Since I clearly have nothing substantive to read and write about…
I seem to remember L Magee having an idea like this some months back – theorycards:
The Theory.org.uk Trading Cards are a pack of 32 online cards featuring theorists and concepts close to the hearts of people interested in social and cultural theory, gender and identity, and media studies.
It’s very funny – I was just telling someone yesterday that Adorno is most widely known as “that guy who wrote elitist things on popular culture”. What timely confirmation! ;-P
My favourite description, though, has to be of Luhmann, whose answer to the question “what are your research plans” I might consider borrowing…
Hat tip Wildly Parenthetical – whose post also preserves a priceless reflection on the theoretical symptomology of styles of baldness.
Updated to add: Andrew over at Union Street seems to think these trading cards are “tokens to true nerdiness” – but hasn’t he seen the game that goes along with them? Doesn’t he believe most people would want to spend their evenings doing something like this?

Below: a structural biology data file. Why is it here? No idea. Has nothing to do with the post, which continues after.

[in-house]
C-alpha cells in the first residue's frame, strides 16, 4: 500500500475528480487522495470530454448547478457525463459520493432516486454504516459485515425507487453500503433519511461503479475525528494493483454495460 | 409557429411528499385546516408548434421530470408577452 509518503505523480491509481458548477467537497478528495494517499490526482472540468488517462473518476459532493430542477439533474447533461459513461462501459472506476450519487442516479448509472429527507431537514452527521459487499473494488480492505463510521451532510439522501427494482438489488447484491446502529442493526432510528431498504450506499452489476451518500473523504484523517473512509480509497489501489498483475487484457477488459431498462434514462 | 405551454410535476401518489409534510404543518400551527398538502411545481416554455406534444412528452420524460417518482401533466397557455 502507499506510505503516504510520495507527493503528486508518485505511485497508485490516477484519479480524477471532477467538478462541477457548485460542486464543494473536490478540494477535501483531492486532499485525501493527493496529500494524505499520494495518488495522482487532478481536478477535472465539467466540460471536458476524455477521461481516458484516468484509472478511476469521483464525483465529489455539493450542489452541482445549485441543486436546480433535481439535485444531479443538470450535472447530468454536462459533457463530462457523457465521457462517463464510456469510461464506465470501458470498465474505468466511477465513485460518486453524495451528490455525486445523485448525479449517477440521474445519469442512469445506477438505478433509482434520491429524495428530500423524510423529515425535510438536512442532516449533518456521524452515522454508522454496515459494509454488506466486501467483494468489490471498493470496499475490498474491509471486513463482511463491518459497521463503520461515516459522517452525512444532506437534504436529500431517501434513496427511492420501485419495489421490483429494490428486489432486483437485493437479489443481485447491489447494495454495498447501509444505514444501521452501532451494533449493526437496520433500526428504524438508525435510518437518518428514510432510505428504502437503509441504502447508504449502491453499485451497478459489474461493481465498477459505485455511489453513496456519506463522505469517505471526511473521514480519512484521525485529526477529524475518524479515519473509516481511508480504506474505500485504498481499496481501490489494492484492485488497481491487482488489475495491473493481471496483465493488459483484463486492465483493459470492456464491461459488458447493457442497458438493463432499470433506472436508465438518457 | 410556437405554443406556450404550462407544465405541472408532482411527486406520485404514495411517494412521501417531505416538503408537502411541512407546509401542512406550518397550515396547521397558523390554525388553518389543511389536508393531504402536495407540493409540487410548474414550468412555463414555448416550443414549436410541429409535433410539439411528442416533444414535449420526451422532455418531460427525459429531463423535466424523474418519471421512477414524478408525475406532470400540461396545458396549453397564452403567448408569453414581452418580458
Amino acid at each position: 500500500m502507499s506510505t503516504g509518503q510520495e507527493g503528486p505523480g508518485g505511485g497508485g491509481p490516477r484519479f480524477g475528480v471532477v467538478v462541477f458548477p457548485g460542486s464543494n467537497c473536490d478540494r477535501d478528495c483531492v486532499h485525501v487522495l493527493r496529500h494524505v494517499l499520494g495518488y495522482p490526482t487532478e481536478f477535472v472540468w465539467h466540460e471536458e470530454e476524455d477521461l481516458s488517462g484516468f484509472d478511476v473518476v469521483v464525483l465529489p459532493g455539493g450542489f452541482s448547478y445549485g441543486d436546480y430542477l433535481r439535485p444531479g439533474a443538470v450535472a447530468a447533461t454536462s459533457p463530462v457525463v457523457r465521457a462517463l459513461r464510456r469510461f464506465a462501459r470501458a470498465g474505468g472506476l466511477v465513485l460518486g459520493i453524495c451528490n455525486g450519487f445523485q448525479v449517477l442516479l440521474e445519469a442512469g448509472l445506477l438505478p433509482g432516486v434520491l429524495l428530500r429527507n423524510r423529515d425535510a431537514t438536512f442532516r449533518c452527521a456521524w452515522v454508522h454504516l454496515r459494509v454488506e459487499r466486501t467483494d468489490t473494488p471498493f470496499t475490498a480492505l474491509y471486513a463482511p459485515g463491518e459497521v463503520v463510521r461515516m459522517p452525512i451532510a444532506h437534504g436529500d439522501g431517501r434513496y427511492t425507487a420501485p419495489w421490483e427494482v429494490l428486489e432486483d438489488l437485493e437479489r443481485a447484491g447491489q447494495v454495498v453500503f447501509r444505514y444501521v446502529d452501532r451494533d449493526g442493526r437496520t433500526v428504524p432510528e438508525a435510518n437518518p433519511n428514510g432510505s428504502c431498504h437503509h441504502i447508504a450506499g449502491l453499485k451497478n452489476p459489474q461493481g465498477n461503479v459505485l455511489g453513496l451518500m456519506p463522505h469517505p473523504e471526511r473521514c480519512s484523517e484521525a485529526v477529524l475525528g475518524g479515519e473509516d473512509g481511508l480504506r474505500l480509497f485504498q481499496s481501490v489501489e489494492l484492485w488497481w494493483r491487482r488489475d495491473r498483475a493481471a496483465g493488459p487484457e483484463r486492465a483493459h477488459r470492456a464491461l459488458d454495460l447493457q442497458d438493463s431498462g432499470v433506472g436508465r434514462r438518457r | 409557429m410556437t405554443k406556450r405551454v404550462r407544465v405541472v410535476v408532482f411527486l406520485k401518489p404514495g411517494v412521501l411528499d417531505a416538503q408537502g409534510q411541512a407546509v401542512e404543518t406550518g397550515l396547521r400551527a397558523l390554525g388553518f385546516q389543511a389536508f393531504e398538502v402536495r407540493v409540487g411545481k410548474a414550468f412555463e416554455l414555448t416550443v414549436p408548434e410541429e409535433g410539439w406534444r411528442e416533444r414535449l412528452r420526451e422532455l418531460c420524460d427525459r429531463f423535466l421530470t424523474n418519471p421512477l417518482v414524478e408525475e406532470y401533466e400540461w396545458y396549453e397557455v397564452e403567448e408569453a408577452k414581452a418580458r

1. Divide cards between players.
2. Decide who will go first.
3. The player whose turn it is, studies the card on top of their pile and selects either ‘Strengths‘, ‘Weaknesses / Risks‘ or ‘Special Skills‘.
4. All players then look at their own top card, and discuss who has got the best characteristic in this category.
— The Giddens risk, “Misguided postmodernists may attack”, is preferable to the Butler weakness, “Increasingly impenetrable writing style”. (It doesn’t matter if some postmodernists misunderstand your argument and slag you off. But if no-one can understand your argument in the first place, that’s bad). So here, when comparing ‘Weaknesses / Risks‘ , the player with the Giddens card wins (unless someone else’s card beats theirs).
— The Foucault strength, “Model of power innovative and realistic” is better than the Psychologists strength, “Resistance to postmodern self-doubt”. (Self-belief isn’t much of a contribution to the world, but good ideas are). So here, when comparing ‘Strengths‘ , the player with the Foucault card wins (unless someone else’s card beats theirs).
5. The winning player takes one card — the card which just lost that battle — from each other player.
6. If several players are involved, the discussions about who has the superior characteristic on their card will inevitably be more complex. In case of dispute, a majority vote decides the outcome. If this still does not decide it, then for God’s sake, go and watch TV instead or something.
7. The player with all (or most) of the cards at the end, wins.
Actually, my reading group sessions sort of work like this already… (Hmm… I wonder what sorts of cards could be written about the reading group members… ;-P)